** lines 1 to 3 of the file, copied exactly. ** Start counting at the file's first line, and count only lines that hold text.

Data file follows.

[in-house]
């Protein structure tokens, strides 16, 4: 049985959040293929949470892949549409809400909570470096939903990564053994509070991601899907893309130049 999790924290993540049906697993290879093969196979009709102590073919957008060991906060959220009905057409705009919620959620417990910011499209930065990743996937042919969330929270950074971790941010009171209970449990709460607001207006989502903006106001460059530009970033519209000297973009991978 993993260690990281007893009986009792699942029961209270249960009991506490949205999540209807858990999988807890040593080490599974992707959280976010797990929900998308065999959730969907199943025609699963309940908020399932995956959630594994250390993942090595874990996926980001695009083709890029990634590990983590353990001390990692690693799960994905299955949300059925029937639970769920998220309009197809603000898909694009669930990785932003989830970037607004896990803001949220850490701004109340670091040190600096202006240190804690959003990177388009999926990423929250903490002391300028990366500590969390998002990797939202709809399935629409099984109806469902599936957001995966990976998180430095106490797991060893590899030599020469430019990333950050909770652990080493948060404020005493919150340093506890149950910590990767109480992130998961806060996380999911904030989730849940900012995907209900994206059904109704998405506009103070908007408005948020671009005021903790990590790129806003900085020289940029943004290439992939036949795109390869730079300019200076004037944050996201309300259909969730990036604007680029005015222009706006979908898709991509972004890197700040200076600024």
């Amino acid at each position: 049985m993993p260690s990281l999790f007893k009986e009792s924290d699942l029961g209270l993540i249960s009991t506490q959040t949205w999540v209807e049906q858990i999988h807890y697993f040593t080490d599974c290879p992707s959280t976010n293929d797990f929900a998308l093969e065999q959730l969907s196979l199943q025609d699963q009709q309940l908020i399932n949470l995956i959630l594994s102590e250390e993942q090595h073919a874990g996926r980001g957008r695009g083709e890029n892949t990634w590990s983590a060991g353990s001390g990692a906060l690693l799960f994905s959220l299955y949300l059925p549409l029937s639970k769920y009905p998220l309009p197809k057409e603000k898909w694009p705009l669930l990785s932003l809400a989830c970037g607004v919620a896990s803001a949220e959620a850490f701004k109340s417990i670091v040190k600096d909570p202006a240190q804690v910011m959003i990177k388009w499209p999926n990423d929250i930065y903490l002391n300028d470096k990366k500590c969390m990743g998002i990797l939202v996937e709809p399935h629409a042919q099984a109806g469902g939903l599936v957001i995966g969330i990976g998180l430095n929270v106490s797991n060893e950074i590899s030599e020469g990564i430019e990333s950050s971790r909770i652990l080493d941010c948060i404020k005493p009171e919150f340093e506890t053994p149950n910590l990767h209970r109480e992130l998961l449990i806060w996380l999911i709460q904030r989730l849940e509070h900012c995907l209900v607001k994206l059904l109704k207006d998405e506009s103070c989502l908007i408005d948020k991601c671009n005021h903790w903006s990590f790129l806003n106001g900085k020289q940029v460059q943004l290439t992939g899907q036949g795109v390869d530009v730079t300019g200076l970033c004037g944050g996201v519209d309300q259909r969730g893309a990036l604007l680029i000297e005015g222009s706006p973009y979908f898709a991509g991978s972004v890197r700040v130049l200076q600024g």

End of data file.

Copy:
[in-house]
């Protein structure tokens, strides 16, 4: 049985959040293929949470892949549409809400909570470096939903990564053994509070991601899907893309130049 999790924290993540049906697993290879093969196979009709102590073919957008060991906060959220009905057409705009919620959620417990910011499209930065990743996937042919969330929270950074971790941010009171209970449990709460607001207006989502903006106001460059530009970033519209000297973009991978 993993260690990281007893009986009792699942029961209270249960009991506490949205999540209807858990999988807890040593080490599974992707959280976010797990929900998308065999959730969907199943025609699963309940908020399932995956959630594994250390993942090595874990996926980001695009083709890029990634590990983590353990001390990692690693799960994905299955949300059925029937639970769920998220309009197809603000898909694009669930990785932003989830970037607004896990803001949220850490701004109340670091040190600096202006240190804690959003990177388009999926990423929250903490002391300028990366500590969390998002990797939202709809399935629409099984109806469902599936957001995966990976998180430095106490797991060893590899030599020469430019990333950050909770652990080493948060404020005493919150340093506890149950910590990767109480992130998961806060996380999911904030989730849940900012995907209900994206059904109704998405506009103070908007408005948020671009005021903790990590790129806003900085020289940029943004290439992939036949795109390869730079300019200076004037944050996201309300259909969730990036604007680029005015222009706006979908898709991509972004890197700040200076600024």
């Amino acid at each position: 049985m993993p260690s990281l999790f007893k009986e009792s924290d699942l029961g209270l993540i249960s009991t506490q959040t949205w999540v209807e049906q858990i999988h807890y697993f040593t080490d599974c290879p992707s959280t976010n293929d797990f929900a998308l093969e065999q959730l969907s196979l199943q025609d699963q009709q309940l908020i399932n949470l995956i959630l594994s102590e250390e993942q090595h073919a874990g996926r980001g957008r695009g083709e890029n892949t990634w590990s983590a060991g353990s001390g990692a906060l690693l799960f994905s959220l299955y949300l059925p549409l029937s639970k769920y009905p998220l309009p197809k057409e603000k898909w694009p705009l669930l990785s932003l809400a989830c970037g607004v919620a896990s803001a949220e959620a850490f701004k109340s417990i670091v040190k600096d909570p202006a240190q804690v910011m959003i990177k388009w499209p999926n990423d929250i930065y903490l002391n300028d470096k990366k500590c969390m990743g998002i990797l939202v996937e709809p399935h629409a042919q099984a109806g469902g939903l599936v957001i995966g969330i990976g998180l430095n929270v106490s797991n060893e950074i590899s030599e020469g990564i430019e990333s950050s971790r909770i652990l080493d941010c948060i404020k005493p009171e919150f340093e506890t053994p149950n910590l990767h209970r109480e992130l998961l449990i806060w996380l999911i709460q904030r989730l849940e509070h900012c995907l209900v607001k994206l059904l109704k207006d998405e506009s103070c989502l908007i408005d948020k991601c671009n005021h903790w903006s990590f790129l806003n106001g900085k020289q940029v460059q943004l290439t992939g899907q036949g795109v390869d530009v730079t300019g200076l970033c004037g944050g996201v519209d309300q259909r969730g893309a990036l604007l680029i000297e005015g222009s706006p973009y979908f898709a991509g991978s972004v890197r700040v130049l200076q600024g």